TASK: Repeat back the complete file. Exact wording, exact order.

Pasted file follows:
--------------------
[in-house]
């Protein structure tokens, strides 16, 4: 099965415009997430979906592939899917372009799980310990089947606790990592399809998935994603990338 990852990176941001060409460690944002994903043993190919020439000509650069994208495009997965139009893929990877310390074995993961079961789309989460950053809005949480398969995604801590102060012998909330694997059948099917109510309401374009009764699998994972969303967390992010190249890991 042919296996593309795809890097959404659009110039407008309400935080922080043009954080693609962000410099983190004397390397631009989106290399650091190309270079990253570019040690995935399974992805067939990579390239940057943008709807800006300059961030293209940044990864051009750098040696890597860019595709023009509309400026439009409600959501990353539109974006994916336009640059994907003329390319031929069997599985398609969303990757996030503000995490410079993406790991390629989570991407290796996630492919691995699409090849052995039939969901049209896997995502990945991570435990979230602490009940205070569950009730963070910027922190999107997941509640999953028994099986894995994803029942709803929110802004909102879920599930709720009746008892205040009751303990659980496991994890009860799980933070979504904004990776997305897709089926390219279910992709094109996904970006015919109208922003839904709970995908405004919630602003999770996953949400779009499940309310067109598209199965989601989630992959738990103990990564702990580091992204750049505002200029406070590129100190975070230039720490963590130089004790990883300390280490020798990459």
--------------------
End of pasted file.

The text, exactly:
[in-house]
């Protein structure tokens, strides 16, 4: 099965415009997430979906592939899917372009799980310990089947606790990592399809998935994603990338 990852990176941001060409460690944002994903043993190919020439000509650069994208495009997965139009893929990877310390074995993961079961789309989460950053809005949480398969995604801590102060012998909330694997059948099917109510309401374009009764699998994972969303967390992010190249890991 042919296996593309795809890097959404659009110039407008309400935080922080043009954080693609962000410099983190004397390397631009989106290399650091190309270079990253570019040690995935399974992805067939990579390239940057943008709807800006300059961030293209940044990864051009750098040696890597860019595709023009509309400026439009409600959501990353539109974006994916336009640059994907003329390319031929069997599985398609969303990757996030503000995490410079993406790991390629989570991407290796996630492919691995699409090849052995039939969901049209896997995502990945991570435990979230602490009940205070569950009730963070910027922190999107997941509640999953028994099986894995994803029942709803929110802004909102879920599930709720009746008892205040009751303990659980496991994890009860799980933070979504904004990776997305897709089926390219279910992709094109996904970006015919109208922003839904709970995908405004919630602003999770996953949400779009499940309310067109598209199965989601989630992959738990103990990564702990580091992204750049505002200029406070590129100190975070230039720490963590130089004790990883300390280490020798990459």